Switzerland has won the right to insist Muslim girls participate in co-ed swim lessons.
The ruling at the European Court of Human Rights (ECHR) was unanimous, with seven judges agreeing that the classes were vital for children’s “successful integration” into society, BBC reports.
The case dates back to 2008 when a Turkish-born couple refused to let their daughters participate in the compulsory mixed-gender swim lessons, which are part of the Swiss school curriculum.
The parents, who are from Basel, argued that “their [Muslim] beliefs prohibited them from allowing their children to take part.”
According to the Basel school system, all school-aged students are required to participate in the swim lessons, but exemptions can be made when students reach puberty. Unfortunately, the couple’s daughters did not qualify for exemption at the time, since they were only seven and nine years old.
“The children’s interest in attending swimming lessons was not just to learn to swim, but above all to take part in that activity with all the other pupils.”
At the court ruling on Tuesday, the ECHR noted that Swiss authorities tried to accommodate the girls by allowing them to wear a burkini – a type of swimsuit designed to cover the entire body. However, this suggestion was rejected by the girls’ mother who insisted that “the burkini didn't erase the contours” of their bodies and that the swimsuit would “stigmatize” them.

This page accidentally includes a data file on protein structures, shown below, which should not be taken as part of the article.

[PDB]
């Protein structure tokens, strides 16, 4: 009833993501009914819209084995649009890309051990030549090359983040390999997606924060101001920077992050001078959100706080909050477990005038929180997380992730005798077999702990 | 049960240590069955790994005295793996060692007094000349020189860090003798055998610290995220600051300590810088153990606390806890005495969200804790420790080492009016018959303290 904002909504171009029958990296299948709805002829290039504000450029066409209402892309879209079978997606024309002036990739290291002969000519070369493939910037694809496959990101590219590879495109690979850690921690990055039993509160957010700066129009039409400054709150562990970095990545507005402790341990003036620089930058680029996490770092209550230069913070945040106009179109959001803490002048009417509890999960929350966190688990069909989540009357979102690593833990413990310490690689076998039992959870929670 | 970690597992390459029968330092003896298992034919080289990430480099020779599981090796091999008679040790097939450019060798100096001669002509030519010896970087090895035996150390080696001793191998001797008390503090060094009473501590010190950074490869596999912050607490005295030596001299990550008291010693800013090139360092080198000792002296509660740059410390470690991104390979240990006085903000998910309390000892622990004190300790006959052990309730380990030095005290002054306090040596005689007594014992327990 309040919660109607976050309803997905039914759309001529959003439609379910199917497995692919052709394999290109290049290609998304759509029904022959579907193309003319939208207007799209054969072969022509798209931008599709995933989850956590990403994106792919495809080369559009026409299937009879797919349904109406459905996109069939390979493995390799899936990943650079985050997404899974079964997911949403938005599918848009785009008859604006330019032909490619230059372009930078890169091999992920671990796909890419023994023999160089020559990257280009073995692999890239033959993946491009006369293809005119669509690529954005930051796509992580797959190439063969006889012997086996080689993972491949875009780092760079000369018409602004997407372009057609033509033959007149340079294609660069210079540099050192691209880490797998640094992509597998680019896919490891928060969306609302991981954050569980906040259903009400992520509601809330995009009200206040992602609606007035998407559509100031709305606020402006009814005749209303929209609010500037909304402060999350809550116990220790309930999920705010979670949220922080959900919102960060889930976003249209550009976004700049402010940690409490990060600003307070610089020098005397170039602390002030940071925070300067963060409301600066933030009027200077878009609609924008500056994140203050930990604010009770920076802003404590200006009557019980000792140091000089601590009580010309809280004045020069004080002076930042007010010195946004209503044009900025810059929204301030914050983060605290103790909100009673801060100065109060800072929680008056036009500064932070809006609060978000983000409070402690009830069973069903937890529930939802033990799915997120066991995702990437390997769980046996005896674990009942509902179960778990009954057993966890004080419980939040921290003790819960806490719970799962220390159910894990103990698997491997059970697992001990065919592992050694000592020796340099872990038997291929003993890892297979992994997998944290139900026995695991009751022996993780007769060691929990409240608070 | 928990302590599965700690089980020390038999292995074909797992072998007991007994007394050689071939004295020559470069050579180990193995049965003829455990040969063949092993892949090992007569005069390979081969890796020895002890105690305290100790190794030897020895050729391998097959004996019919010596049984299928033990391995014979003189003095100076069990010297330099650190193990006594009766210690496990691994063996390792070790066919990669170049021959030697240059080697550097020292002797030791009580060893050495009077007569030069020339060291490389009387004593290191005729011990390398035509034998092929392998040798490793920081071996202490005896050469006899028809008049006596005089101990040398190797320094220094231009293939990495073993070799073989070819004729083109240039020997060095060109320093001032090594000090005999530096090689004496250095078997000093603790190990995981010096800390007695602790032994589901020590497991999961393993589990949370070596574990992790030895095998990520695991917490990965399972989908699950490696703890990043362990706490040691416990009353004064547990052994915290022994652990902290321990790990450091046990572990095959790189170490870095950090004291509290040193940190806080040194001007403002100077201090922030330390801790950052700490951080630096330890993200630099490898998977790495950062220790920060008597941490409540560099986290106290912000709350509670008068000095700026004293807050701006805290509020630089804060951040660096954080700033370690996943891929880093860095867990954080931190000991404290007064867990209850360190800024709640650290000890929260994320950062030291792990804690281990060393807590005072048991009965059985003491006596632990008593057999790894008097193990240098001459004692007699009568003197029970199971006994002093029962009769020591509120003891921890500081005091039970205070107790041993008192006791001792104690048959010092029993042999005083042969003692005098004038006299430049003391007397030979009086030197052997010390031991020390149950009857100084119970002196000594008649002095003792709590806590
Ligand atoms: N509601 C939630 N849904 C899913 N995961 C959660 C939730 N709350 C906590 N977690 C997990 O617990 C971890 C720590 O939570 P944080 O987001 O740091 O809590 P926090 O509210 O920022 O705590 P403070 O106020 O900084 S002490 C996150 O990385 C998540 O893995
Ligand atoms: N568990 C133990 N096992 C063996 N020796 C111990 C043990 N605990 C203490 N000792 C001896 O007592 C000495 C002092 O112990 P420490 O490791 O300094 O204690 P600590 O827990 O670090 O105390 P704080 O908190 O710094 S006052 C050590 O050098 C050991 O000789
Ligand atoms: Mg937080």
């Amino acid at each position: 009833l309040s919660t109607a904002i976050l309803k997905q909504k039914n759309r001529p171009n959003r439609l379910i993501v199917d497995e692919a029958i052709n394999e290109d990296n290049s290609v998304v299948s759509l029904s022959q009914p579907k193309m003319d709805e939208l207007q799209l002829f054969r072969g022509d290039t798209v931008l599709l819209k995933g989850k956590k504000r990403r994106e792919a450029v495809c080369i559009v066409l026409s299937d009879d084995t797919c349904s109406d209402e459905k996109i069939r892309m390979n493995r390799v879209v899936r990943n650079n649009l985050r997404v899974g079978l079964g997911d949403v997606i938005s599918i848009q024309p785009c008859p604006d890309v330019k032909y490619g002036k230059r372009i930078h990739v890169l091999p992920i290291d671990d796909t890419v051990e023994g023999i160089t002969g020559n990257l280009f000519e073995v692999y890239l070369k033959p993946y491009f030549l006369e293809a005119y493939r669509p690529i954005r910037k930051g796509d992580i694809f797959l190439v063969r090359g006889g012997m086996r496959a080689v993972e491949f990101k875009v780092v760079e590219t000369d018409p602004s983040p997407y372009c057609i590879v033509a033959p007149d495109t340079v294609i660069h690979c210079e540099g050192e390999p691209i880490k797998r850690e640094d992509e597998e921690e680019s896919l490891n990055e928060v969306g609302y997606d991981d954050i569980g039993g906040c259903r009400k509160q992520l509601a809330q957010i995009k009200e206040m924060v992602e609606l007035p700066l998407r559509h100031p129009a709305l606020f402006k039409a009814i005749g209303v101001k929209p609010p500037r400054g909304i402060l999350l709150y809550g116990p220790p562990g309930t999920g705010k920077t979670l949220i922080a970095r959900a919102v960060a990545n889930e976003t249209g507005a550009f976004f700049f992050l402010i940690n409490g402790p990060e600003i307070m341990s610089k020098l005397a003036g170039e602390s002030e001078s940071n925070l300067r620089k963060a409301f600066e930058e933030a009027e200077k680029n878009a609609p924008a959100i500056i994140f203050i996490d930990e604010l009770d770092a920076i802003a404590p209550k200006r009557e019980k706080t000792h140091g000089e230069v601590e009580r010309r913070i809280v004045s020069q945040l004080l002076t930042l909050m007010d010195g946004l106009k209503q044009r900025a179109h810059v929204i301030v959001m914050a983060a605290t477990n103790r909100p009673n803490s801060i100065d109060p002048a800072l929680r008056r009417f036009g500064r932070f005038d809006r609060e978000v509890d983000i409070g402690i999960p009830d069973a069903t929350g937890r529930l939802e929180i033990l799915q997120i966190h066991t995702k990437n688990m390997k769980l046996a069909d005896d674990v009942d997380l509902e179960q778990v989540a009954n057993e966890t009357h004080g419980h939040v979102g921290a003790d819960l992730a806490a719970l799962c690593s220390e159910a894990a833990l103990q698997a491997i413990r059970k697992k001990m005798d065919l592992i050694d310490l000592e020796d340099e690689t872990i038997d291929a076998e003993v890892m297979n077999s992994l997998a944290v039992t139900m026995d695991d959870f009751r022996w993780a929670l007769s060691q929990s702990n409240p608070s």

As a result, the couple was fined 1,400 Swiss francs (about $1,820 CDN) in 2010 for violating school rules repeatedly. Two years later, the parents took their case to the ECHR.
On Tuesday, the court ruled that Swiss authorities did not violate the parents’ freedom of religion.
In a statement, the ECHR said that the school played “a special role in the process of social integration, particularly where children of foreign origin were concerned.”
Thus, “the children’s interest in attending swimming lessons was not just to learn to swim, but above all to take part in that activity with all the other pupils, with no exception on account of the children’s origin or their parents’ religious or philosophical convictions.”
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